In this article feature, (author of Find the Helpers) Fred Guttenberg expresses how he moves forward in honoring his daughter, Jamie, passing.
Fred Guttenberg, father of Jesse and Jaime, spoke about his recently published book, “Find the Helpers,” on March 16 as part of the Levy Lecture Series. Both of Fred’s children were students at Marjory Stoneman Douglas High School (MSD) in Parkland, Fla., on February 14, 2018.
That was the day a disgruntled former student with a documented history of antisocial and threatening behavior entered MSD and used an AR-15 style semi-automatic rifle to hunt students, teachers, and staff. Fourteen students and three adults were murdered, including his daughter, Jaime Guttenberg. She was 14-years old.
Four months earlier, in October 2017, Mr. Guttenberg’s younger brother, Michael, an emergency medicine physician and first responder at 9/11 in New York City, died after a nearly five year struggle with pancreatic cancer, contracted as a result of his service. The extended Guttenberg family is close – five siblings in all, with only 13 months between Fred and Michael – and Michael’s illness and death hit Fred hard. But it was nothing compared to what he felt after his daughter was killed.
Rage. Pain. Guilt. Love.
Rage at the seemingly unbreakable hold the gun lobby (National Rifle Association or NRA) has on politicians. Pain at the indescribable loss of his daughter, and the unending grief he, his wife, Jen, and son grapple with daily. Guilt for thinking that if only he had spoken out and gotten involved earlier, maybe this tragedy could have been prevented. Love because he is first and foremost a devoted husband and father, and he is reacting to this experience because of what happened to his kid. He is a dad who lost his daughter, and he doesn’t want this to happen to anyone else.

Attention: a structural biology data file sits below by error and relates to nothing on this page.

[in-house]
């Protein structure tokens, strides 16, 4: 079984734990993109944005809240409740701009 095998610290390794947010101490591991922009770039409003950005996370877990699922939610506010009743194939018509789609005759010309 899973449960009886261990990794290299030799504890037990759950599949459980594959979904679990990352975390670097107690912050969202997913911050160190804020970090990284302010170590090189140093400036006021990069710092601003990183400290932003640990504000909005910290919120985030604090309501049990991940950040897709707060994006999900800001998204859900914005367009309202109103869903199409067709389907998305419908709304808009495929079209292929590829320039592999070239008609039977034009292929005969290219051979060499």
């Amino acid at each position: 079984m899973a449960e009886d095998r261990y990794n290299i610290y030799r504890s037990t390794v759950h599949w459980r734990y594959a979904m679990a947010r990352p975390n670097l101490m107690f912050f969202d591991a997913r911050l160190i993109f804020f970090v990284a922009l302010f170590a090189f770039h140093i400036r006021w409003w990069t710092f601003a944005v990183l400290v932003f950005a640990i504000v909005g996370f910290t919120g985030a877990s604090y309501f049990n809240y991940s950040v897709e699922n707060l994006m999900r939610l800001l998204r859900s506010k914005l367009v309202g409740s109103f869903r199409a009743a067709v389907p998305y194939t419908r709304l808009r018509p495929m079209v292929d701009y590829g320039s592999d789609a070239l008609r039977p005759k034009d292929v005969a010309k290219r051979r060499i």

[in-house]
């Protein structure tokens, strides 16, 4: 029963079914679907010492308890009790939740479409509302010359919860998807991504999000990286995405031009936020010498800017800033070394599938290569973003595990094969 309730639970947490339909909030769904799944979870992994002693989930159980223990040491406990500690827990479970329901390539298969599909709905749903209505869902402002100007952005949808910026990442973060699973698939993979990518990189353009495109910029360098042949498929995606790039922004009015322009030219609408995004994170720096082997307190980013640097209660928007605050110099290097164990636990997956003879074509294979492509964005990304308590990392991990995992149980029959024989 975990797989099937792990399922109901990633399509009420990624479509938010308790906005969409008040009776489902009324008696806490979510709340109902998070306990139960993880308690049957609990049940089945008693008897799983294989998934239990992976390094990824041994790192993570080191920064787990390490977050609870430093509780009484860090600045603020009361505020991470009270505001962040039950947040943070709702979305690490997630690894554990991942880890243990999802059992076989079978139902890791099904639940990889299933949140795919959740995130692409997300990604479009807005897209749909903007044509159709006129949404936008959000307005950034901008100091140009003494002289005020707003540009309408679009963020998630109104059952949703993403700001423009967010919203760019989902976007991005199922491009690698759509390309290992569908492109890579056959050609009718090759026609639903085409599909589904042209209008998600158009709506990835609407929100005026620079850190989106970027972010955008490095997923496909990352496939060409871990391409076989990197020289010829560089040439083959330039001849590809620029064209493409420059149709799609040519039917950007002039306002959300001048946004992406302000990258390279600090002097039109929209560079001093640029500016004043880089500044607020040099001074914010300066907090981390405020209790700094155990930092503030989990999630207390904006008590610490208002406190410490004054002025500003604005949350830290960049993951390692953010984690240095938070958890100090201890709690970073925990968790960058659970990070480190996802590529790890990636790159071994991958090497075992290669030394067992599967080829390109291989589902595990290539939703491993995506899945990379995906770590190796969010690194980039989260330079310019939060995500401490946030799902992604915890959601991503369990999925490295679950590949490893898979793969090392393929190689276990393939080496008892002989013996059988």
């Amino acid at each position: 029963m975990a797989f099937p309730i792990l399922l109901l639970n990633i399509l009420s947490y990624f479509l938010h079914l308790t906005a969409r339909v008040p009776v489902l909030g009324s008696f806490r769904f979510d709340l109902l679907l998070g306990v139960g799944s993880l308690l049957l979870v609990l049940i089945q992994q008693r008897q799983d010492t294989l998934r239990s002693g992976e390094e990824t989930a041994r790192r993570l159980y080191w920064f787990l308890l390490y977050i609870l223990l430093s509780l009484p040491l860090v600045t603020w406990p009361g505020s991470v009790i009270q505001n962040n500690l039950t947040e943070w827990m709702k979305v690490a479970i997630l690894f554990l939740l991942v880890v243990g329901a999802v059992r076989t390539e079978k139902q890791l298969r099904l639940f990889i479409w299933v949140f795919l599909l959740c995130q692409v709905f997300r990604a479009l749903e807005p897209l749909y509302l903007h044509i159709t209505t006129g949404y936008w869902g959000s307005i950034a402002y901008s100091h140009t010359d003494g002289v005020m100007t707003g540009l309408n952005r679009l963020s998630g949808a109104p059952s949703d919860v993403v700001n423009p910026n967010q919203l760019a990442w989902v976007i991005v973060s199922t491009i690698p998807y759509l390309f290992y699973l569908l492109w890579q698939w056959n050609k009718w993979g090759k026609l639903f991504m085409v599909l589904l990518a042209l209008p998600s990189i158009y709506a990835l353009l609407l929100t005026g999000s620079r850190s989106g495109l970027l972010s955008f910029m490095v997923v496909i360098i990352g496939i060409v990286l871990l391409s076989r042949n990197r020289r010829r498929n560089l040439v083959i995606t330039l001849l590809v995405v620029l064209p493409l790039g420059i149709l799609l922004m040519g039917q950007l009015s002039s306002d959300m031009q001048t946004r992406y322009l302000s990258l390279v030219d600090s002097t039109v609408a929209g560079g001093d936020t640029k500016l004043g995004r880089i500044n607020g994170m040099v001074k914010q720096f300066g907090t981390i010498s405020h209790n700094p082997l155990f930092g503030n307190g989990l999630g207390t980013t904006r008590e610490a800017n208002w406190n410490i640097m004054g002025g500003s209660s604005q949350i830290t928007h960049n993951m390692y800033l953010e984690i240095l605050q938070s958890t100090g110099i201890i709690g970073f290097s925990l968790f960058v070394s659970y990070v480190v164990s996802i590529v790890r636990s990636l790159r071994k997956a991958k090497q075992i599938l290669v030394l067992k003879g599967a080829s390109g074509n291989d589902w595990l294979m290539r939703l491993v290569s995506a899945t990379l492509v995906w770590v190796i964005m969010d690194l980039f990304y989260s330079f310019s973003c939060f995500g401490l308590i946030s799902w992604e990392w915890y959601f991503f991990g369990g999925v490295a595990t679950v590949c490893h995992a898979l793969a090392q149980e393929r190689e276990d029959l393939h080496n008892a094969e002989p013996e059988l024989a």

Mr. Guttenberg was candid, heartfelt, and focused in his conversation with the Levy audience. He said that as he started to write what would become “Find the Helpers,” the purpose and message of his book changed. It would still be about Michael and Jaime, and how he and his family are coping, but the bigger message is how he and they have survived because of the family members, friends, and strangers who have supported them emotionally through the darkest of days. He read directly from Chapter 15, saying